NEW YORK – Food manufacturers and marketers better befriend the oversharing, overstimulated, smartphone-obsessed generation that is millennials. According to Nielsen, this 77 million-strong consumer group represents a $200 billion opportunity, and they will hold even more spending power in the coming years.

“Investing in millennials is absolutely the thing to do,” said Beth Brady, president, Segmentation and Local Market Solutions for Nielsen. “They are a huge group of consumers, and they are just going to amass more wealth over the next 10, 20 or so years, so understanding them now and investing now is a very good thing, but it may be a little different than how you would have invested in previous generations.”

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Ms. Brady made her comments during a March 25 webinar presented by Nielsen entitled “Millennials: Breaking the myths of this no strings attached generation.” She, along with Michael Mancini, vice-president, Thought Leadership for Nielsen, discussed purchasing habits and behaviors driving the dynamic demographic of 19- to 36-year-olds, as well as marketing and product development strategies to engage them.

But the insights come with a caveat.

“Alas, there is no one-size-fits-all strategy for the millennial marketers today because millennials are not all the same,” Mr. Mancini said. “While they may be tied together virtually via their Facebook page or historically by the miracle of birth, millennials are as varied as America is itself.”

Winning retail strategies: Millennial consumers crave interaction and celebrate individualism. Retailers should offer personalized deals, create products and offerings that celebrate millennials’ desire to be distinct, and engage in a two-way dialogue, Nielsen said.

This expressive and experiential generation also is more likely to buy handmade or hyperlocal.

“’Made in America’ is no longer enough of a draw the way it was with older generations,” Ms. Brady said.

Shopping behaviors: Millennials make fewer shopping trips per week than older generations but spend more per trip (an average of $54, compared with $46 for baby boomers). And despite living paycheck to paycheck, the group may shop impulsively for trendy new products.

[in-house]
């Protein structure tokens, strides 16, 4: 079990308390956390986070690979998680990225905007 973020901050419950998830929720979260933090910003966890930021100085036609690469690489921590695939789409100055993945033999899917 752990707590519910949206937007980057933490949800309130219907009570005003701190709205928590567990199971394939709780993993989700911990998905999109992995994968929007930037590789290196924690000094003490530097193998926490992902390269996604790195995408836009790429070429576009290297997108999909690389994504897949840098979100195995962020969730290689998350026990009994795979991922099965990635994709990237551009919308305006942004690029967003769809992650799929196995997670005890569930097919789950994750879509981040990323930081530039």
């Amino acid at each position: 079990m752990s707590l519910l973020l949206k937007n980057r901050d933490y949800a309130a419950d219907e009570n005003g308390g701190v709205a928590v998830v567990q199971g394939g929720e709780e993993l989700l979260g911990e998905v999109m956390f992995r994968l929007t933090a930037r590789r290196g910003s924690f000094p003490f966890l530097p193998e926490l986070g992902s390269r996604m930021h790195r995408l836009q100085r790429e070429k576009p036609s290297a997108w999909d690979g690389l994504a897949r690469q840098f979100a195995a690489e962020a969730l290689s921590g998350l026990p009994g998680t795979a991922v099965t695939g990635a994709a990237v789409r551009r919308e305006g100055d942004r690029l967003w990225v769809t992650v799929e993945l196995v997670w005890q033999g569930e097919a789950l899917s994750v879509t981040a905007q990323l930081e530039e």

“They shop all different stores,” Ms. Brady said. “They actually overindex in warehouse clubs and mass merch as well.”

Plugged in: With 72% regularly using Facebook, millennials are especially savvy in social media and mobile platforms.

“They are comfortable with tech and trust social media,” Ms. Brady said. “In fact, social media is the new consumer report.”

Still, e-commerce remains a fairly small fraction of total retail sales, and millennial consumers are more likely to shop in-store for daily needs while scouting sales on-line for event tickets, clothing and music.

Driven by discounts: Deals account for 31% of millennials’ shopping dollars, and the top 20 mobile apps they use are either retail- or discount-focused, led by Amazon Mobile and Groupon.

“Millennials may want the latest and greatest products, but given their smaller paychecks, they need to be savvy and thrifty,” Ms. Brady said. “In addition to being smart about their spending, millennials also desire authenticity in their purchases.”

Brand loyalty: Millennials seek brands that share similar values and represent good causes. With three-fourths of millennial consumers donating to non-profits in the past year, the demographic values philanthropy and is more likely to splurge on an item from a socially responsible or environmentally friendly company.

“Millennials do seem to appreciate brands,” Mr. Mancini said. “We saw a couple of quotes in there saying, ‘Make me aware of your brand so when I’m ready to go buy, it’s at top of mind, but don’t bombard if I’m not ready to buy.’ Yes, a challenge for the marketer, but… they like brands that are authentic and not just because it’s the most fashionable thing, necessarily.”

Marketing to millennials: Offbeat, sarcastic humor, highly arresting visuals and relatable characters win with this crowd, while passive messages, muted colors and soft music fail to resonate.

“While the older brain has a difficult time processing too much motion and clutter, the younger brain does not,” Ms. Brady said. “In fact, they prefer motion, interaction, animation and dynamic communication.”

Even better if a superstar is hocking the product, she added.

“Millennials are more likely to be influenced by artist or celebrity endorsements than older consumers and respond more favorable to advertising that features celebrities,” Ms. Brady said. “They are particularly receptive to endorsements by music artists they like.”

Dining behaviors:Twenty per cent dine out at least once a week, choosing such chains as McDonald’s, Applebee’s and Chipotle Mexican Grill, according to Nielsen’s research. But when eating out with friends, they typically prefer ethnic or specialty restaurants for a new experience.